Earlier in the year Jamie tested out the new Bianchi Aria. This is the entry level aero carbon bike from Bianchi with prices ranging from £2,250. This is the model tested and comes equipped with Campagnolo Centaur and Vision Team 35 wheels and runs calliper brakes. There are also disc versions available. His review is below.....
Snappy and direct ride
It’s best to describe the ride as snappy and firm. This bike feels quick and the race derived geometry means it’s long and low. Taking the bike around the fast sweeping curves of Lee Valley Velopark it was sure footed on the corners and responsive when you push on the rises.
Whilst purpose built circuits like Lee Valley are a great hunting ground for this machine it’s also likely to be a workhorse spending much time pinching out the miles on UK country roads. I took the bike on a few of my favourite local loops and commutes. It’s fair to say tha on the bumpier roads of Bedfordshire the firmness was noticeable, probably mostly due to the stiff aero shaped frame. Overall the bike felt fast, and when it looks this good and feels fast, what’s not to like!
Aero frame with trickle down technology
The aero looks can divide opinions, but I think the frame looks great. As with all Bianchi bikes you have to love the colour. This has the new CK12 Celeste which has a more flouro finish than the traditional colour. I like it, but it may not be for the Bianchi traditionalists.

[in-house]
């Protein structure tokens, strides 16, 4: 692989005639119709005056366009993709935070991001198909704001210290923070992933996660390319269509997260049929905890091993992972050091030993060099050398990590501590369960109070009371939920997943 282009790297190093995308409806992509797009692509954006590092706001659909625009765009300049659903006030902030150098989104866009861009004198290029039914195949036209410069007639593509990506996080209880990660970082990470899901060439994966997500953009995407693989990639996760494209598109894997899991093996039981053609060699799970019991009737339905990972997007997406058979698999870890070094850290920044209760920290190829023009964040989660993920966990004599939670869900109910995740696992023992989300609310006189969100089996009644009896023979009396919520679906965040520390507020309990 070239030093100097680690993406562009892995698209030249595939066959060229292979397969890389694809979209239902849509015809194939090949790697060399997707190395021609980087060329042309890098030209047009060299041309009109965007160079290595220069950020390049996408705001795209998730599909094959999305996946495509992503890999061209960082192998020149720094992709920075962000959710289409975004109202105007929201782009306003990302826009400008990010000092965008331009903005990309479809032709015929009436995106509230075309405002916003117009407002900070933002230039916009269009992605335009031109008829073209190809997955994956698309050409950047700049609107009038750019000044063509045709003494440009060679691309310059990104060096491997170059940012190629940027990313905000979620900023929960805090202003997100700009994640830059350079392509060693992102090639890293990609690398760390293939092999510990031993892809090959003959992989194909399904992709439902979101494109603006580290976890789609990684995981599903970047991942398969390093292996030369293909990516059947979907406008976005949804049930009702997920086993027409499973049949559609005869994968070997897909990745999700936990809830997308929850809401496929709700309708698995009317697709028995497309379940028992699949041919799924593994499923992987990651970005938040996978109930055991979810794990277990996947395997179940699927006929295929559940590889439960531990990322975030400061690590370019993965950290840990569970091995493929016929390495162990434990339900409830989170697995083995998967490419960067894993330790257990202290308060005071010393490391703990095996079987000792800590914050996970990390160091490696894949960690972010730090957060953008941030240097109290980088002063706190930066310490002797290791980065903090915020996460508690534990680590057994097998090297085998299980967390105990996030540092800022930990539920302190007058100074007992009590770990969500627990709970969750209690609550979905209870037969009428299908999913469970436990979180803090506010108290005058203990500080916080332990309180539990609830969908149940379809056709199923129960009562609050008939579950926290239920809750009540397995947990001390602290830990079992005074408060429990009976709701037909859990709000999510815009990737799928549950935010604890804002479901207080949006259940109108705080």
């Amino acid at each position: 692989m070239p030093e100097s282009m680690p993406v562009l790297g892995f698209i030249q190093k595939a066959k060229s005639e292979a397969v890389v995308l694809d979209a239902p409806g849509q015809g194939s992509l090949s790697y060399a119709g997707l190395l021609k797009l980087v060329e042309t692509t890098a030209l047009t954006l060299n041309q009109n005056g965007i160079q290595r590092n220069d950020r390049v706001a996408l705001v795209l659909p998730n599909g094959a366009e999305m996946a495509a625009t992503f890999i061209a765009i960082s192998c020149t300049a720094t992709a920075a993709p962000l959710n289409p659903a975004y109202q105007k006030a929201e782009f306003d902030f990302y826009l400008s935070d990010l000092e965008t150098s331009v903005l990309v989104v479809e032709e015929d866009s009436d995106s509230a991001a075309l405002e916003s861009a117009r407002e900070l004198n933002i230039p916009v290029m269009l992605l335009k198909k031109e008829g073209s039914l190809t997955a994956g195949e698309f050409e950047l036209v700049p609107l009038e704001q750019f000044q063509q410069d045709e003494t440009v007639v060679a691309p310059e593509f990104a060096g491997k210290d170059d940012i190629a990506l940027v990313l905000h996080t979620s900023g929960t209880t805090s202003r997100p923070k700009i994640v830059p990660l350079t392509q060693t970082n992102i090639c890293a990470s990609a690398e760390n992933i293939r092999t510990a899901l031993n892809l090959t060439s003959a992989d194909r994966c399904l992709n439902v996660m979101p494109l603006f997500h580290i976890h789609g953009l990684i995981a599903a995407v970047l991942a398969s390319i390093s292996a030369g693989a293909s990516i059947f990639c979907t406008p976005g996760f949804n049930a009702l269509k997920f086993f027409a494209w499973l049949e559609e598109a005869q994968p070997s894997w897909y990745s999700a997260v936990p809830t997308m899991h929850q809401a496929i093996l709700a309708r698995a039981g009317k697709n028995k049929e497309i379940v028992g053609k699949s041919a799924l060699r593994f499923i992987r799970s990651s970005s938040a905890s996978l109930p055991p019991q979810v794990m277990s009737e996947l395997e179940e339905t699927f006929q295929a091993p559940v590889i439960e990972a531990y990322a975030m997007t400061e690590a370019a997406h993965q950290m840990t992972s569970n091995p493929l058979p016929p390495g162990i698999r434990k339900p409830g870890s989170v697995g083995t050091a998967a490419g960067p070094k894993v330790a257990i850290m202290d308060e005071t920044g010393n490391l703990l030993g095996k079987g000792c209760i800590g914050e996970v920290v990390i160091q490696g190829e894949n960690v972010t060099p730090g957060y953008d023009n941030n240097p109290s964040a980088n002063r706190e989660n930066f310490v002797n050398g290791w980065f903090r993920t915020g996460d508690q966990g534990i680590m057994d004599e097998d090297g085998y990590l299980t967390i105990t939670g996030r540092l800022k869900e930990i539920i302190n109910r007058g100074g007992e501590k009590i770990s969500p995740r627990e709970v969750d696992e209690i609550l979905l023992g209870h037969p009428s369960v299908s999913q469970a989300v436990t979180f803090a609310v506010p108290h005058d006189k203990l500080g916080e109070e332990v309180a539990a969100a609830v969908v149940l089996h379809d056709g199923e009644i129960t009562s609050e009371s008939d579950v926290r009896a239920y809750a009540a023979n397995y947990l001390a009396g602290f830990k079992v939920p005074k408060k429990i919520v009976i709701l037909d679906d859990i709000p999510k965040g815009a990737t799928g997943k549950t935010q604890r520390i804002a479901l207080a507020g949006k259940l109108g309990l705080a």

There are some nice trickle down technologies on the Aria. The fork borrows it’s bowed shaping and flush junction to the frame down tube from the top of the pile Oltre XR4 range. Not bad given these bikes start at over double the price of the Aria. The dropped down tube and short rear seat stays also make the bike look fashionably aero.
As for the benefits of aero frame shaping, I’m no scientist, and at the speeds I tested the bike probably didn’t get the most from this feature. If you’re into saving watts and shaving time off your PB then the science of aero is likely to be important to you. To me the frame just looks great and if I was to go a little quicker on this bike, then great it’s an added benefit.
More practically, there are some neat touches on the frame; like the cutaway above the bottom bracket allows for a short wheelbase making the bike lively when out of the saddle. The lowered drive side chainstay reduces the risk of chain slap on bumpier surfaces. The frame is also drilled for electronic gearsets should you wish to upgrade in the future (all standard specifications are mechanical).
Sublime Campagnolo groupset